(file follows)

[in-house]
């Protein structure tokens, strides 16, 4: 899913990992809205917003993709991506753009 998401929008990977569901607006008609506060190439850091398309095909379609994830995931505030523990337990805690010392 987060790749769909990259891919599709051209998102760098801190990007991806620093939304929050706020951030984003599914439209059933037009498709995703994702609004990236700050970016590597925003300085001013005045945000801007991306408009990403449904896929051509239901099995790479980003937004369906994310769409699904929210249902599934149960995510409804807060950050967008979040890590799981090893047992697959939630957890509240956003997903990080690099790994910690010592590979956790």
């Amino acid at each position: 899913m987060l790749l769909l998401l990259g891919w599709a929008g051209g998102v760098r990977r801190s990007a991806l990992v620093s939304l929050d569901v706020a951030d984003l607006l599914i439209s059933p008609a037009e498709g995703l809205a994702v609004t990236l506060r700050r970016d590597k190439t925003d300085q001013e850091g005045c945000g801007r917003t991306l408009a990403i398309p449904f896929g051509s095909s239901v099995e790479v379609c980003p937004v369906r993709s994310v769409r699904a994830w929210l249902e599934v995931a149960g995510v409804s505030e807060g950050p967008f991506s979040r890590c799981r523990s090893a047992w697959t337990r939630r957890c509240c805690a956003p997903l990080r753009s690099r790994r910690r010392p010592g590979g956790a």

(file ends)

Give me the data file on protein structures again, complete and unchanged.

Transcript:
[in-house]
């Protein structure tokens, strides 16, 4: 899913990992809205917003993709991506753009 998401929008990977569901607006008609506060190439850091398309095909379609994830995931505030523990337990805690010392 987060790749769909990259891919599709051209998102760098801190990007991806620093939304929050706020951030984003599914439209059933037009498709995703994702609004990236700050970016590597925003300085001013005045945000801007991306408009990403449904896929051509239901099995790479980003937004369906994310769409699904929210249902599934149960995510409804807060950050967008979040890590799981090893047992697959939630957890509240956003997903990080690099790994910690010592590979956790």
């Amino acid at each position: 899913m987060l790749l769909l998401l990259g891919w599709a929008g051209g998102v760098r990977r801190s990007a991806l990992v620093s939304l929050d569901v706020a951030d984003l607006l599914i439209s059933p008609a037009e498709g995703l809205a994702v609004t990236l506060r700050r970016d590597k190439t925003d300085q001013e850091g005045c945000g801007r917003t991306l408009a990403i398309p449904f896929g051509s095909s239901v099995e790479v379609c980003p937004v369906r993709s994310v769409r699904a994830w929210l249902e599934v995931a149960g995510v409804s505030e807060g950050p967008f991506s979040r890590c799981r523990s090893a047992w697959t337990r939630r957890c509240c805690a956003p997903l990080r753009s690099r790994r910690r010392p010592g590979g956790a």